IT Employment

Full-time vs. contract employees: Learn how to determine the best fit for your team

Outsourcing may be all the rage, but it might not be the best choice when deciding how to staff your organization. In other cases, it might be the best solution. Tom Mochal gives some guidelines about how to make the decision whether to build teams from full-time employees or contract employees.

Organizations have many options today when determining how to staff a project team. You can use existing employees, hire a new employee, use contract resources, or you may just decide to outsource all or portions of the project. These choices are the result of advances in communications and technology, as well as the desire of companies to be more flexible in their hiring options.

Your organization should have a Staffing Strategy that provides guidance on when to utilize employees, contractors and outsourcing options. If your organization has a strategy, you should be able to apply your project situation and determine what type of staffing approach makes sense.

Where to begin

Perhaps the place to start is to understand whether there are employees available in the timeframe needed for your project. It usually doesn't make sense to hire contract people when you have employees that are available and otherwise would have nothing to do (assuming the employees have "close-enough" skills).

Things to consider

Let's assume for the purposes of this article that you do not have current employees available to staff your new project. Let's also say you work for an organization that is open to utilizing contractors or hiring employees depending on the needs of the specific project. Let's look at some of the criteria that we can use to make the hiring decision. (Similar criteria may be found in your organization Staffing Strategy, if it exists.)

  • Urgency - If you need to get started very quickly, you may need to hire contractors. In most organizations you can put a call out to the local contract companies and be interviewing people in a couple days. Most organizations can't (and don't want to) hire employees that quickly. You may look at options to bring contractors in quickly and then ask for a right-to-hire option in the future.
  • Length of the need - If you need a resource for a short, finite duration, then a contractor may be the way to go. You can bring them in for a short contract and then release them when the work is done. If you have a full-time, long-term need, an employee would make more sense.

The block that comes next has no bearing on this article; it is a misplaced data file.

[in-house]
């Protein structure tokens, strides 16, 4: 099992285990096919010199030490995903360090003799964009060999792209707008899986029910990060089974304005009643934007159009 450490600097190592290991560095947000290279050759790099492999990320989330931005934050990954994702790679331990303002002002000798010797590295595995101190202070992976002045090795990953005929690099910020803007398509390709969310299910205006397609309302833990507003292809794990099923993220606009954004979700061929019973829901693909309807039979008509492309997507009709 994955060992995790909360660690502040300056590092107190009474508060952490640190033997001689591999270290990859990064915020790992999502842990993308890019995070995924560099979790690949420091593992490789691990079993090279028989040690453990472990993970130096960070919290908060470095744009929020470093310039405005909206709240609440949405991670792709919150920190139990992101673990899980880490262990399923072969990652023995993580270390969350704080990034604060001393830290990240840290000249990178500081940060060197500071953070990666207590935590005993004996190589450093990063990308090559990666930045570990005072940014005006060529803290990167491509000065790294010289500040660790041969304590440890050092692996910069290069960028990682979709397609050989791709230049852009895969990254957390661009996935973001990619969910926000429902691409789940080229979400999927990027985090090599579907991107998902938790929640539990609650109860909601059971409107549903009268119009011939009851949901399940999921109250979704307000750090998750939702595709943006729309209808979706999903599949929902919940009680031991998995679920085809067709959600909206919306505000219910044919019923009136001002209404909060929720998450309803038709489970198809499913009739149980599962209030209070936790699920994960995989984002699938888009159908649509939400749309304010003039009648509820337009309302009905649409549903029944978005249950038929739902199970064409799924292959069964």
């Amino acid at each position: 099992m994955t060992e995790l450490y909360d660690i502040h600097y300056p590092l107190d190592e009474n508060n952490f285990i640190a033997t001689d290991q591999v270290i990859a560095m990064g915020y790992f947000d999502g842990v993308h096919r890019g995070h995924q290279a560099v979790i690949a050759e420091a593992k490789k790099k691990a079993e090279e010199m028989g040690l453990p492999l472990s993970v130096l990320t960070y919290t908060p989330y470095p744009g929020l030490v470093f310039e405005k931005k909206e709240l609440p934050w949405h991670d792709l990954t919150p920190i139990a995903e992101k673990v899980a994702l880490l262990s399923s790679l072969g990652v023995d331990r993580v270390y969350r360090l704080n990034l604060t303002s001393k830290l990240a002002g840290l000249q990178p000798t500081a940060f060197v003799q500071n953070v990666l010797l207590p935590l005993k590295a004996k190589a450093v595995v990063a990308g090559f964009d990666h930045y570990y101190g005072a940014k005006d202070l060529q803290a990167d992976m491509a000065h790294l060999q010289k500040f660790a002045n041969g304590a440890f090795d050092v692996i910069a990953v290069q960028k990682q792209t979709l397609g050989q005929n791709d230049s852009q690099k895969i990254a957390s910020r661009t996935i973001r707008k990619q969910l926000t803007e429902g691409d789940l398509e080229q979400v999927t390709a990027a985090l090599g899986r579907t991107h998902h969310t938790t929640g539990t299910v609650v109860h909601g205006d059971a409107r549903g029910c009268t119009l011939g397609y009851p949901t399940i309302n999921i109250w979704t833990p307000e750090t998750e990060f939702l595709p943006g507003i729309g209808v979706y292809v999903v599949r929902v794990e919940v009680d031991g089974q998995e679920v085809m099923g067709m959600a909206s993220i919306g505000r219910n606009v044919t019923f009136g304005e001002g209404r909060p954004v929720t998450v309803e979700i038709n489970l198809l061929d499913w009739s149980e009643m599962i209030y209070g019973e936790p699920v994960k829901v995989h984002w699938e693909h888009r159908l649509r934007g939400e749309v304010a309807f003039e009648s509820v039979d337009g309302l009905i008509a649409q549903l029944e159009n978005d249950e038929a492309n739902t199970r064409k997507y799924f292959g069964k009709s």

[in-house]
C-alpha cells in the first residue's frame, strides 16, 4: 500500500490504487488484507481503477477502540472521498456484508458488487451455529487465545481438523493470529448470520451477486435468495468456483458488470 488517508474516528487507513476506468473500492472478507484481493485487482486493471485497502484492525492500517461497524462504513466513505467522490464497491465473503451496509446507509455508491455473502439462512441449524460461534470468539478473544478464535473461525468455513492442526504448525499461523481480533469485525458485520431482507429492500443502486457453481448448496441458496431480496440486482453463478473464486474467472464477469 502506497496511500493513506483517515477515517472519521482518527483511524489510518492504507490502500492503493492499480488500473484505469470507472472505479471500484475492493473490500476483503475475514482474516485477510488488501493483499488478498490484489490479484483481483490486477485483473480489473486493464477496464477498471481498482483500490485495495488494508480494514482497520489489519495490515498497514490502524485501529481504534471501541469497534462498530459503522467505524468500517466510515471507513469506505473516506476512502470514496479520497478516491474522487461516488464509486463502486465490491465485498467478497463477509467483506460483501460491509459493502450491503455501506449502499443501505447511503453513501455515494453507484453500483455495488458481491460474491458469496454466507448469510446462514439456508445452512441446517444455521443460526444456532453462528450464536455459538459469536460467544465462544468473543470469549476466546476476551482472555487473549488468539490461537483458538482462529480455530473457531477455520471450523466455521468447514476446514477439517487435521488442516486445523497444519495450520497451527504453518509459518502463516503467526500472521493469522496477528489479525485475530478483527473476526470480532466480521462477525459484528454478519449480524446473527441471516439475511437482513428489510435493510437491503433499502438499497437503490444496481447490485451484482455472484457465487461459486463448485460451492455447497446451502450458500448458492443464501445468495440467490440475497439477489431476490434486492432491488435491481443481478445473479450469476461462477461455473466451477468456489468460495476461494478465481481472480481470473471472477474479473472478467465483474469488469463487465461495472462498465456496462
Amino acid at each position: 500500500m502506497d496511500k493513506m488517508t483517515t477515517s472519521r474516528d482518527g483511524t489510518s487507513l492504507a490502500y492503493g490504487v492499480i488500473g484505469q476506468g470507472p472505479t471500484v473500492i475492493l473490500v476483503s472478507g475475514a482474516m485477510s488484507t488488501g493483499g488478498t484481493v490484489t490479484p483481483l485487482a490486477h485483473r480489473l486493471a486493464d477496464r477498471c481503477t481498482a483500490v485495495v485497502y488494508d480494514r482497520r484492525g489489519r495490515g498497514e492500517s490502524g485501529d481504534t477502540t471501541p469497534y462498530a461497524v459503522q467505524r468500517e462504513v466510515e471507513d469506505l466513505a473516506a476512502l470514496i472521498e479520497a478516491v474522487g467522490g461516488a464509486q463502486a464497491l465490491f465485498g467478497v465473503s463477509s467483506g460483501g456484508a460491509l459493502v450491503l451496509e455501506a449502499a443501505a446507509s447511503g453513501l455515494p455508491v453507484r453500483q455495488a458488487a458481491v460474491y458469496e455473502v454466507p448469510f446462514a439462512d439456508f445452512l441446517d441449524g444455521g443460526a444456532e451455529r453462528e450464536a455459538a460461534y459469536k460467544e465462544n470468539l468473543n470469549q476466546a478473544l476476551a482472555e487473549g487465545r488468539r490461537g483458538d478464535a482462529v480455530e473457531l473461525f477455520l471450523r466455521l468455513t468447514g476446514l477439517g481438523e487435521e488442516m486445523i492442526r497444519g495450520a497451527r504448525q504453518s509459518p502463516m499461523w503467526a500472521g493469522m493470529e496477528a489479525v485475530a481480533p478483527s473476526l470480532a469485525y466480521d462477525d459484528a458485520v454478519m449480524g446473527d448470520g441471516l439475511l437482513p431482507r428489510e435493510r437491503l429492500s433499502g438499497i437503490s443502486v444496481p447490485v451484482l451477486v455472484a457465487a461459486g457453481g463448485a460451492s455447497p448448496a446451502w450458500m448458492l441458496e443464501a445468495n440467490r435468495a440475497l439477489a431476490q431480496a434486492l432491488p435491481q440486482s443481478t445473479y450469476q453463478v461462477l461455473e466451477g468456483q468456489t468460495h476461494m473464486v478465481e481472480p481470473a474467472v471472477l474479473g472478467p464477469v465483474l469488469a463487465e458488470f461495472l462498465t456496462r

• Strategic vs. non-strategic work - Many companies identify certain types of work to be more strategic that other types. For instance, many companies chose to staff the senior project positions, like the project manager, with employees, and are more willing to use contract labor to assist with programming, testing and implementation.
  • Skills and knowledge needed - Many companies make decisions about staff based on the type of skills needed. For instance, if you are moving into a new technology, you may want to hire employees to start seeding these skills into the organization. Similarly, if you are installing new software, you probably want some employees on the project to make sure that the knowledge stays in the company when the project ends.
  • Confidentiality - Most companies will chose to staff positions with employees if the project team will handle confidential or proprietary information. There is a sense that the information might not be confidential once the contractor leaves the company.
  • Cost - In general, the hourly cost of a contractor is more than the corresponding fully-burdened cost of an employee. However, usually the long-term cost implications are just as important. With a contractor, you typically pay a higher hourly rate, but only for the length of time they are needed. Employees may cost less in the short-term, but you are taking on a long-term cost commitment.

If you look at the decision criteria above, you can see that much of the answer for using employees of contractors comes down to risk. If a project is short, it might be risky to hire an employee since you may not be sure if you can keep the employee busy long term. If the project involves core skills to your organization, confidential information, or is strategic to your business, it may be too risky to hire a contactor.

Balance your needs

Organizations tend to keep a leaner staff of core employees these days. The core staff stays relatively constant from year to year, while increases in workloads are staffed through contract resources. You just need to make sure that the employees are generally hired to work in the areas that are more important to the long-term success of your business. Additional needs for staffing non-strategic, low risk, generic positions can be staffed with contractors or outsourced entirely.

1 comments
rg
rg

In the past, I have had some problems with overcharges for contract employees. 1. No time reports 2. Billed for lunch hours 3. etc. But what am I missing?

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